For the timebeing you can turn off trackback to stop the deluge. Then you can experiment with plugins/hacks. Most spams in my experience are trackback. Fortunately most of them also carries a referrer spam load, so I can stop many using the Referrer Bouncer plugin.

  9. Mark (118 comments.) says:

    WordPress Spam control HAS to be content based to be effective. Pariah, I apologize for being dormant for this long. I might come up with something soon.

    PS: Slowed down to only 5200 comment spam attempts yesterday :)

  10. Pariah S. Burke (4 comments.) says:

    “WordPress Spam control HAS to be content based to be effective.”

    I don’t disagree, though I apologize if my first comment somehow conveyed that I did.

    Three Strikes, coupled with Kitten’s Spam Words, read the content of comments and bounced spams based on content and URL count. One month after the launch of QuarkVSInDesign.com I was taking in an average of 3,000 spam comments per day. Installing Three Strikes and KSW instantly dropped that count to under 20, with the remainder being manually posted.

    For a while I received the Three Strikes output and, other than a one day issue caused by my user error, it never trapped legitimate comments. Since a forced upgrade to WP 1.5 (due to security issues with 1.2), I’m spending half my day moderating comments the other anti-spam plugins caught and snatching up the dozens they don’t.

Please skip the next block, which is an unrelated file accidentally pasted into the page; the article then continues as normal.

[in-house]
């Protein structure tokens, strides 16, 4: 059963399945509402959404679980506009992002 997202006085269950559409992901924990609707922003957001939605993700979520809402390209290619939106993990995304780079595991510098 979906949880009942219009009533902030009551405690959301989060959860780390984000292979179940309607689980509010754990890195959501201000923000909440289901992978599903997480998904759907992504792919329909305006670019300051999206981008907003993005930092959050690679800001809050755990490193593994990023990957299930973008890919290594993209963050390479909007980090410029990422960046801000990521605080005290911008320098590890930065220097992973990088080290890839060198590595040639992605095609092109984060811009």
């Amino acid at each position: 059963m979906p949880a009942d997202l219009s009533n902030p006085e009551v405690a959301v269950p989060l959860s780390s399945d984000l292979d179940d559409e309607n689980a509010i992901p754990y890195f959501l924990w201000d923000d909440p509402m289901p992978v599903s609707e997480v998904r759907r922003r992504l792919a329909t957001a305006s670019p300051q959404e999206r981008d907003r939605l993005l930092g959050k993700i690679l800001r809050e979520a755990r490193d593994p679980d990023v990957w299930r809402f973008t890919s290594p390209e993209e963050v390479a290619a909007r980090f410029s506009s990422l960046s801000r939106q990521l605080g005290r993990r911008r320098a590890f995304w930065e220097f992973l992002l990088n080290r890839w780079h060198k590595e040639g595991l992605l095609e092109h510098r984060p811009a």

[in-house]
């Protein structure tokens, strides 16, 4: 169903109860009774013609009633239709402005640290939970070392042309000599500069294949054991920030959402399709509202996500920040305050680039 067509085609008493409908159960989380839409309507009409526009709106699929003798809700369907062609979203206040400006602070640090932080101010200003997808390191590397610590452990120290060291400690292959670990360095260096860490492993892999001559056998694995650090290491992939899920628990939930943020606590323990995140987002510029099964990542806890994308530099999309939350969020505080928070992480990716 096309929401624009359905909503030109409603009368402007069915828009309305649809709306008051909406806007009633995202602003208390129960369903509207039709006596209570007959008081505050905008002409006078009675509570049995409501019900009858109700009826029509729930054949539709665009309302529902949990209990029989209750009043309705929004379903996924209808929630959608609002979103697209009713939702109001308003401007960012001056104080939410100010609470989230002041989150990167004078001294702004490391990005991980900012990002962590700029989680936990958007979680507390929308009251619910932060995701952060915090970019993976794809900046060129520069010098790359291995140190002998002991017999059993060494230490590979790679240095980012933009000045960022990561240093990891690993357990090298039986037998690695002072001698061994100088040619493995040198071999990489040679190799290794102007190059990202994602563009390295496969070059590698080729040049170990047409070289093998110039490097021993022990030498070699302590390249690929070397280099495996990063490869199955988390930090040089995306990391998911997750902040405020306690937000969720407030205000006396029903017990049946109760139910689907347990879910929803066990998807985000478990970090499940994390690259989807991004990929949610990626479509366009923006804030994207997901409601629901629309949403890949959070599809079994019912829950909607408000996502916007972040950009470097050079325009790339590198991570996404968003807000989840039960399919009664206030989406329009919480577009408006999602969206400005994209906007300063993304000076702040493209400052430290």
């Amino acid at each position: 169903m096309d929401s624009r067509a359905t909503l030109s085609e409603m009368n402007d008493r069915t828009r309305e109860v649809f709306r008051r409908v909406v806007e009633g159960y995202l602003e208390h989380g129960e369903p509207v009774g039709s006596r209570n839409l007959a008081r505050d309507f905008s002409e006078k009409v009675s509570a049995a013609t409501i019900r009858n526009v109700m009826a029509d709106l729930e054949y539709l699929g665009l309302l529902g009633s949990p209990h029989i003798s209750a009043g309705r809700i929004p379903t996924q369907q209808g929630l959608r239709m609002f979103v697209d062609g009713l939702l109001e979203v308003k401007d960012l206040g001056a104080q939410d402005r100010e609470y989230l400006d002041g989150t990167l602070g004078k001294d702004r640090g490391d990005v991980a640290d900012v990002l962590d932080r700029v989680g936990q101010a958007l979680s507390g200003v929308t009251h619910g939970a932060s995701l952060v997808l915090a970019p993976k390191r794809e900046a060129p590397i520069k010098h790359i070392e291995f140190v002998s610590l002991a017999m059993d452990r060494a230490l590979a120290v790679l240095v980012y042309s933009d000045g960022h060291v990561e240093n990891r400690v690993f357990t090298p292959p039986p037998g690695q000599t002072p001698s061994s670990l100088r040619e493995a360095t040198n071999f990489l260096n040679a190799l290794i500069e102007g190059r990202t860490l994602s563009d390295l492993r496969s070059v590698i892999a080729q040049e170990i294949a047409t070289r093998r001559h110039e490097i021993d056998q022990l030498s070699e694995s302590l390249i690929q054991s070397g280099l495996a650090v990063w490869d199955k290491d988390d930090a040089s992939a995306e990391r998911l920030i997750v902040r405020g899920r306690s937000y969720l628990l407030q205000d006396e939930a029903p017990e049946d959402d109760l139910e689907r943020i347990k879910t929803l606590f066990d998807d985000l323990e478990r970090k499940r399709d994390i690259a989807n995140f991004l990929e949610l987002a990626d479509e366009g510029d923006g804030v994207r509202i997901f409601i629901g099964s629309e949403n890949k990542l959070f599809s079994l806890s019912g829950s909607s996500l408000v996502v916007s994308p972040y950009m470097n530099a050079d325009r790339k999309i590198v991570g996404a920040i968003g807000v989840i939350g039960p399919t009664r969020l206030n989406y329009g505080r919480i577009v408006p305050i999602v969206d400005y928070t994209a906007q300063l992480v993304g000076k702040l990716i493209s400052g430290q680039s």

11. Arvind (6 comments.) says:

    I have no clue what the WordPress equiv (if any) is but something MT users have found to work really well is MT Keystrokes http://overstated.net/projects/mt-keystrokes/ which basically tests to ensure that someone has manually inputted something into the comments box, albeit it won’t stop those morons that manually enter their spam it’ll stop the bots.

  12. Jonathan (83 comments.) says:

    I run Spam Karma2 and Bad Behavior and I haven’t had a spam since =)

  13. IO ERROR (2 comments.) says:

    Hm, you have to actually be using Bad Behavior for it to do anything to stop – or even slow – the incoming tide of spam.